The Test of Time: Night of the Living Dead (1990)

We all have certain movies we love. Movies we respect without question because of either tradition, childhood love, or because they’ve always been classics. However, as time keeps ticking, do those classics still hold up? Do they remain must see? So…the point of this column is to determine how a film holds up for a modern horror audience, to see if it stands the Test of Time.



Here’s an honest question for ya: Which George A. Romero remake do you dig more – Tom Savini’s NIGHT OF THE LIVING DEAD (1990) or Zack Snyder’s DAWN OF THE DEAD (2004)?

Personally speaking, I’m probably leaning toward Snyder’s DAWN, but you know what, not by all that big of a margin. Savini’s taut retelling of Romero’s seminal zombie classic is not only an affectionate homage, but it also pushes the social salience three decades forward. But because the idea to remake such an undeniable classic, a la Van Sant with Hitchcock’s PSYCHO, was met with such inevitable backlash, many tended to write the film off before even laying eyes on what Savini was able to achieve in his long awaited directorial debut. As a result, the movie was not only short-shrift by scores of horror fans and diehard fanatics of Romero’s original at the time, that sentiment has also kept the film from being judged on its own merits. All that changes today, as we both celebrate the 50th anniversary of Romero’s original and determine how well Savini’s rendition has endured over the last 28 years. It’s NIGHT OF THE LIVING DEAD (1990) in one corner, The Test of Time in the other. Lads, lasses…let’s get ready to stumble!

THE STORY: For those who’ve yet to see the behind the scenes documentary NIGHT OF THE LIVING DEAD: REMAKING A CLASSIC, we urge y’all do to so ASAP. Why? Chiefly due to all of the cool tidbits and fascinating factoids about the production that are disseminated, not to mention the grisly deleted scenes that are included as well. Having watched both Savini’s version and the documentary just this week, what struck me about the redo is how kismet seemed to align the right people to make the movie. Tom Savini, known as one of the preeminent horror movie makeup and special FX maestros, was actually slated to work on Romero’s original NIGHT OF THE LIVING DEAD in Pittsburgh in 1968. Savini, a Pittsburgh native just like Romero, was then enlisted to serve in Vietnam weeks before he was to work on the film.

Cut 22 years ahead and the film being remade, mainly as a way to earn cash on the title of NIGHT OF THE LIVING DEAD, which failed to secure a copyright back in 1968 after changing the title last minute from NIGHT OF THE FLESH EATERS. The idea of the remake was to secure the copyrighted title, and give Romero (who produced and wrote the screenplay for the remake) and producers a chance to earn the money they deserved for such a low-budget independent hit. More karmically yet, Romero handpicked Savini to direct, having been a fan of his FX work in the interim between the two versions. The two Pittsburgh natives finally reunited and finished the collaboration that was meant to be 22 years earlier.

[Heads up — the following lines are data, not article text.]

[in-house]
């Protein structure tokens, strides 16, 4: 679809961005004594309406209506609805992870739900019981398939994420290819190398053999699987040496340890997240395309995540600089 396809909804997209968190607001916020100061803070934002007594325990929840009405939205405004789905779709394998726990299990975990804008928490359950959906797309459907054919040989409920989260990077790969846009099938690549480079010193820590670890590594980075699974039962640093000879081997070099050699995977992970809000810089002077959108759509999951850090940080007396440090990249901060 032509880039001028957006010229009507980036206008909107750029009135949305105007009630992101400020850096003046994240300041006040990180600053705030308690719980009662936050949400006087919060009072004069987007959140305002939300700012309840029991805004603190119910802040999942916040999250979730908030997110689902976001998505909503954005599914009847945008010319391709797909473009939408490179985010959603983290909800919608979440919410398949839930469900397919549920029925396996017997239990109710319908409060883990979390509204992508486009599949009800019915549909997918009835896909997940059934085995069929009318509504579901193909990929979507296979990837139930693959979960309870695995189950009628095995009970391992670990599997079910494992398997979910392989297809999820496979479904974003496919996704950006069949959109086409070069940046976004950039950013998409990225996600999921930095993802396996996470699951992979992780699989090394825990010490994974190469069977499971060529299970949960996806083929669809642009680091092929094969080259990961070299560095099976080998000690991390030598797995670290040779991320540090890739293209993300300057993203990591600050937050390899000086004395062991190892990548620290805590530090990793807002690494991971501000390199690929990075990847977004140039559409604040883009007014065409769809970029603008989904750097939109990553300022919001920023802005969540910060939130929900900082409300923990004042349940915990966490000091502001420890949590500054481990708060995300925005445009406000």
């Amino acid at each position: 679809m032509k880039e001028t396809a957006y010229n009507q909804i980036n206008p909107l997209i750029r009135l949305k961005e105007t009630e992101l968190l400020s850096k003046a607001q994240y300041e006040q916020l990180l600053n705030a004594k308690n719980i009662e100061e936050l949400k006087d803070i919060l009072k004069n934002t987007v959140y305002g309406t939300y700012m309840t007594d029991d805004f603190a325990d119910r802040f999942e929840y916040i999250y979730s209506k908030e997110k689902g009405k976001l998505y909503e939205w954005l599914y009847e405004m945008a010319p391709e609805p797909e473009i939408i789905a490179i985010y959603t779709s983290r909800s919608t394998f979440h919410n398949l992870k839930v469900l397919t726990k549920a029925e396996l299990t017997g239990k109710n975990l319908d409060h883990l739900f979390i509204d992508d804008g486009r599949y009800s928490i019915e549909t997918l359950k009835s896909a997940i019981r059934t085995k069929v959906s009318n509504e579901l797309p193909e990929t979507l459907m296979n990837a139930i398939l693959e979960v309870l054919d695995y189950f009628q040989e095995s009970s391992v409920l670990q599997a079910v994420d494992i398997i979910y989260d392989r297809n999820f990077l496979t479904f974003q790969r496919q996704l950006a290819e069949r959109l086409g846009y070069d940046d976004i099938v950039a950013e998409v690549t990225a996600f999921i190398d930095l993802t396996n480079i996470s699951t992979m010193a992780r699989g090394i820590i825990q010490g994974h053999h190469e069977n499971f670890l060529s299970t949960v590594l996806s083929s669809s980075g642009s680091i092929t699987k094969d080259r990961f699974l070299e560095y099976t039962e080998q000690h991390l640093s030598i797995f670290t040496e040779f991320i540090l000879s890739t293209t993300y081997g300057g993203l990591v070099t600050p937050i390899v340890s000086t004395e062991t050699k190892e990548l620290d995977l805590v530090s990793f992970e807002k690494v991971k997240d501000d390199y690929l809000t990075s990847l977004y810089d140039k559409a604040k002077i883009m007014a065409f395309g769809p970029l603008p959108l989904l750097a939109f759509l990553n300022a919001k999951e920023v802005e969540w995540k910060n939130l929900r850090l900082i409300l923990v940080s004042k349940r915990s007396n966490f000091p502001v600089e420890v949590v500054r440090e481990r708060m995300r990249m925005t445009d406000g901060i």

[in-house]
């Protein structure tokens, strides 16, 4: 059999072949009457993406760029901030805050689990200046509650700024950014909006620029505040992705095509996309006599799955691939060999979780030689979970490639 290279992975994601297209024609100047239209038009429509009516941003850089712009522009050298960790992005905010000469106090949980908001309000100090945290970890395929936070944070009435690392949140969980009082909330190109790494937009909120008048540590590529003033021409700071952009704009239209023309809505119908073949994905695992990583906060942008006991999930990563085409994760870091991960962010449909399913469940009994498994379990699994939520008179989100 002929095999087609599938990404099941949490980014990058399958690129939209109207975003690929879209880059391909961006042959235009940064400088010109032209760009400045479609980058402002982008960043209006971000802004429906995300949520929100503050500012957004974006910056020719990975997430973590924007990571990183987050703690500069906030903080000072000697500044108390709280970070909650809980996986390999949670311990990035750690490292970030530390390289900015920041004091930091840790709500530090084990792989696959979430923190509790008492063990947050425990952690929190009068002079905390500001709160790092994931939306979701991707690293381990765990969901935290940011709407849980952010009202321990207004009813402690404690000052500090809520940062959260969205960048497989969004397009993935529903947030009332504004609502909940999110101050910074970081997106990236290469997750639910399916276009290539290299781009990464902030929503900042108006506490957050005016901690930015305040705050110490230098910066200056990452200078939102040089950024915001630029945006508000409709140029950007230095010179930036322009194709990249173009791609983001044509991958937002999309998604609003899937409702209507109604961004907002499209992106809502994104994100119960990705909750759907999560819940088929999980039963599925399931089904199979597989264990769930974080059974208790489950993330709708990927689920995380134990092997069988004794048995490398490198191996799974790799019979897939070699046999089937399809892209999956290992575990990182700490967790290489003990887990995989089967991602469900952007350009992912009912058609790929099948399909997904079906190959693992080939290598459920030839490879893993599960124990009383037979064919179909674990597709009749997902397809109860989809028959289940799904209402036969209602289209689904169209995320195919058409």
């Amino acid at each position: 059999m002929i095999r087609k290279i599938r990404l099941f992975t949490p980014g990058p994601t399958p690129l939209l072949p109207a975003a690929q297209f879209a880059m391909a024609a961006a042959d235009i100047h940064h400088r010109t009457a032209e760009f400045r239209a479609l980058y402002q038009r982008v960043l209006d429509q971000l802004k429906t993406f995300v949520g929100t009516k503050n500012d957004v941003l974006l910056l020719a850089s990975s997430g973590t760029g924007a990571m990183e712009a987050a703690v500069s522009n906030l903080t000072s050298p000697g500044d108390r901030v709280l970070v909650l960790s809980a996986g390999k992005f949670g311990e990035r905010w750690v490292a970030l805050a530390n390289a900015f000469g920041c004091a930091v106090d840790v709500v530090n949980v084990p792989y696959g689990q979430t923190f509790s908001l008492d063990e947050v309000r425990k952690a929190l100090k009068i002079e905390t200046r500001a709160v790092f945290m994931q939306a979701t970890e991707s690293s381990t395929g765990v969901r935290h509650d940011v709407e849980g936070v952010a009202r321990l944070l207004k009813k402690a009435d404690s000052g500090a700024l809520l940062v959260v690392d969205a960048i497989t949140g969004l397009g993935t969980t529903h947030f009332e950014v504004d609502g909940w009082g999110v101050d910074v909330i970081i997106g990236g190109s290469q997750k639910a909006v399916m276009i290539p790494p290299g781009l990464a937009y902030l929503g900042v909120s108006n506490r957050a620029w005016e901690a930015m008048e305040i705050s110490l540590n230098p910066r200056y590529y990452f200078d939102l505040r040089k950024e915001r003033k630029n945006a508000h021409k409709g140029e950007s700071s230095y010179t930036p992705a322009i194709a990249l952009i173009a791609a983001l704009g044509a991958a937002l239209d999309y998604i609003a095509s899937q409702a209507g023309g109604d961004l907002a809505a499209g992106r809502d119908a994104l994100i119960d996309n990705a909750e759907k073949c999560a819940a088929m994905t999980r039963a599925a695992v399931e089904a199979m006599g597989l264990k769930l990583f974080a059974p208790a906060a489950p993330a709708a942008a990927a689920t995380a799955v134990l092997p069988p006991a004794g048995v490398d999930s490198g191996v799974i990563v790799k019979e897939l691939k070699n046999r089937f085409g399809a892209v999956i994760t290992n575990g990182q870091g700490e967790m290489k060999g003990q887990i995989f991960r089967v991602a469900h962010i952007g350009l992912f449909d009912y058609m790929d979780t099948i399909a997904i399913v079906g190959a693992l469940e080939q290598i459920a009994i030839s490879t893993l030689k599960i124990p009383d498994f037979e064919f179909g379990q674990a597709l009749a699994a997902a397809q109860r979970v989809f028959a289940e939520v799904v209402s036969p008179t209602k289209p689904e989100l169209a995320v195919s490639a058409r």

Diegetically, Romero tweaked the script to atone for what he deemed as mistakes in the original. We’ll get to that below in greater detail, but suffice it to say, on the whole, Savini’s version adheres to the skeletal structure of the original. The movie opens with a vicious salvo of slavering zombies in the very cemetery shot in the original, moving the action to the nearby secluded farmhouse, where most of the action takes place. Barbara (Patricia Tallman) enters the cemetery with Johnnie (Bill Moseley), where both are instantly accosted by a raft of spastic, lumbering, mouth-spuming grave-walkers with fresh human brains on their appetites. Barbara outwits her brainless attackers and makes her way to an adjacent farmhouse, where she finds Ben (the great Tony Todd, who beat out Larry Fishburne, Eriq La Salle and Ving Rhames for the role, the latter of which went on to star in the DAWN OF THE DEAD rehash), a self-reliant badass who knows how to lead a group of embattled survivors. Tucked away in the cellar is a supreme asshole named Harry Cooper (Tom Towles), his wife Helen (McKee Anderson) and daughter Sarah (Heather Mazur). Much more likeable is Tom (William Butler) and his girlfriend Judy-Rose (Katie Finneran). Sides are taken, allegiances forged, and soon a battle within the household proves just as dangerous as the deadly scourge of rotten brain-sucking ghouls closing in from outside. It’s a double dynamo!

WHAT HOLDS-UP: Even without the qualifiers of the film being a director’s first film, or a remake of an irrefutable classic, Savini’s NIGHT OF THE LIVING DEAD largely defies its age. The template was of course laid out to succeed by Romero, refining his original screenplay to an even tighter and tauter clip (5 minutes shorter). But having just watched the film again, what stood out high above all else is threefold. Firstly, the movie holds up in the way it’s both a faithful, heartfelt homage to the original, while still progressing the thematic heft of the film further. The import of the original is how salient the social commentary was pertaining to the turbulent civil rights area of the late 60s. By casting an unknown black actor to be the heroic lead, Romero was at the forefront of advocating for racial equality and the empowerment of black men to rightly fight for themselves in the name of justice. Without this backdrop, the film would likely have ended up as a cheap horror movie largely lost in the annals of time. As it is, the movie is an inarguable classic. Savini, knowing this, went even further. By updating the cause on behalf of female suffrage, or at least gender equality, Savini both honors and progresses the work Romero outlaid for him two decades earlier. By having Ben pass the torch to Barbara as the action hero, a decision Savini had to fight tooth-and-nail with studio heads, he has preserved the best parts of the original while still making his own unique statement.